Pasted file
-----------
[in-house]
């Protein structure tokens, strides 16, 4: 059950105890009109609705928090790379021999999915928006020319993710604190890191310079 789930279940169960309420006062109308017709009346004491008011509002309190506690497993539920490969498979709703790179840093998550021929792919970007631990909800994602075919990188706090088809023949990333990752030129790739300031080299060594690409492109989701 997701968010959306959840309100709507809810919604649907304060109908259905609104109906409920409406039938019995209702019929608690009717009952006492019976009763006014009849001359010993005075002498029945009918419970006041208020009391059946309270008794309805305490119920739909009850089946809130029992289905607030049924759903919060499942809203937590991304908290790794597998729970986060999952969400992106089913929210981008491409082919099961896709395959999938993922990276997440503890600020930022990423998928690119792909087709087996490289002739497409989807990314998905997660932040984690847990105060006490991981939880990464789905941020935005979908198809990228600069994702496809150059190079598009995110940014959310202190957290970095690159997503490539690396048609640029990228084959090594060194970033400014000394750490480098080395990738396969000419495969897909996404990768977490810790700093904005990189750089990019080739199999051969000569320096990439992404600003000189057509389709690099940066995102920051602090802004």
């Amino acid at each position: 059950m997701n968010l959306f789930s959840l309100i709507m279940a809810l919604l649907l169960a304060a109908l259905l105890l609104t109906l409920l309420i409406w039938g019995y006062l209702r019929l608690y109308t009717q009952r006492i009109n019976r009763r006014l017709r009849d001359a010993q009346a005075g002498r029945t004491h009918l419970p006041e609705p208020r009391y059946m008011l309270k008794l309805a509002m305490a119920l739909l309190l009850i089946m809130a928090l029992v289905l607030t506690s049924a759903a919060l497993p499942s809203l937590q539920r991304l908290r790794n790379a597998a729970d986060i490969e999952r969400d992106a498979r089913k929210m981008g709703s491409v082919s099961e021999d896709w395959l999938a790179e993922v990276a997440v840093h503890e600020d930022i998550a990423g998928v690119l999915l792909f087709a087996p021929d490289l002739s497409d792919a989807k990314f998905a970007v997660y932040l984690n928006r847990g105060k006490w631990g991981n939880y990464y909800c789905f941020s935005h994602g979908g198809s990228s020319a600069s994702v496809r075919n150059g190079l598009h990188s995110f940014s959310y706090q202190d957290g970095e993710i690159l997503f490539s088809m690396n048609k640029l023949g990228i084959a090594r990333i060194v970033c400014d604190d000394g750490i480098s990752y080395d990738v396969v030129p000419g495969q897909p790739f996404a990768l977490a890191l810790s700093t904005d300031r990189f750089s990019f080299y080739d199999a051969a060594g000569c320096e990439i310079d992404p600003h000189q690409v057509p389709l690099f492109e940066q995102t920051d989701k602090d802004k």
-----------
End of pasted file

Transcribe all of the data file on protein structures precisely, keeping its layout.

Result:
[in-house]
């Protein structure tokens, strides 16, 4: 059950105890009109609705928090790379021999999915928006020319993710604190890191310079 789930279940169960309420006062109308017709009346004491008011509002309190506690497993539920490969498979709703790179840093998550021929792919970007631990909800994602075919990188706090088809023949990333990752030129790739300031080299060594690409492109989701 997701968010959306959840309100709507809810919604649907304060109908259905609104109906409920409406039938019995209702019929608690009717009952006492019976009763006014009849001359010993005075002498029945009918419970006041208020009391059946309270008794309805305490119920739909009850089946809130029992289905607030049924759903919060499942809203937590991304908290790794597998729970986060999952969400992106089913929210981008491409082919099961896709395959999938993922990276997440503890600020930022990423998928690119792909087709087996490289002739497409989807990314998905997660932040984690847990105060006490991981939880990464789905941020935005979908198809990228600069994702496809150059190079598009995110940014959310202190957290970095690159997503490539690396048609640029990228084959090594060194970033400014000394750490480098080395990738396969000419495969897909996404990768977490810790700093904005990189750089990019080739199999051969000569320096990439992404600003000189057509389709690099940066995102920051602090802004």
């Amino acid at each position: 059950m997701n968010l959306f789930s959840l309100i709507m279940a809810l919604l649907l169960a304060a109908l259905l105890l609104t109906l409920l309420i409406w039938g019995y006062l209702r019929l608690y109308t009717q009952r006492i009109n019976r009763r006014l017709r009849d001359a010993q009346a005075g002498r029945t004491h009918l419970p006041e609705p208020r009391y059946m008011l309270k008794l309805a509002m305490a119920l739909l309190l009850i089946m809130a928090l029992v289905l607030t506690s049924a759903a919060l497993p499942s809203l937590q539920r991304l908290r790794n790379a597998a729970d986060i490969e999952r969400d992106a498979r089913k929210m981008g709703s491409v082919s099961e021999d896709w395959l999938a790179e993922v990276a997440v840093h503890e600020d930022i998550a990423g998928v690119l999915l792909f087709a087996p021929d490289l002739s497409d792919a989807k990314f998905a970007v997660y932040l984690n928006r847990g105060k006490w631990g991981n939880y990464y909800c789905f941020s935005h994602g979908g198809s990228s020319a600069s994702v496809r075919n150059g190079l598009h990188s995110f940014s959310y706090q202190d957290g970095e993710i690159l997503f490539s088809m690396n048609k640029l023949g990228i084959a090594r990333i060194v970033c400014d604190d000394g750490i480098s990752y080395d990738v396969v030129p000419g495969q897909p790739f996404a990768l977490a890191l810790s700093t904005d300031r990189f750089s990019f080299y080739d199999a051969a060594g000569c320096e990439i310079d992404p600003h000189q690409v057509p389709l690099f492109e940066q995102t920051d989701k602090d802004k």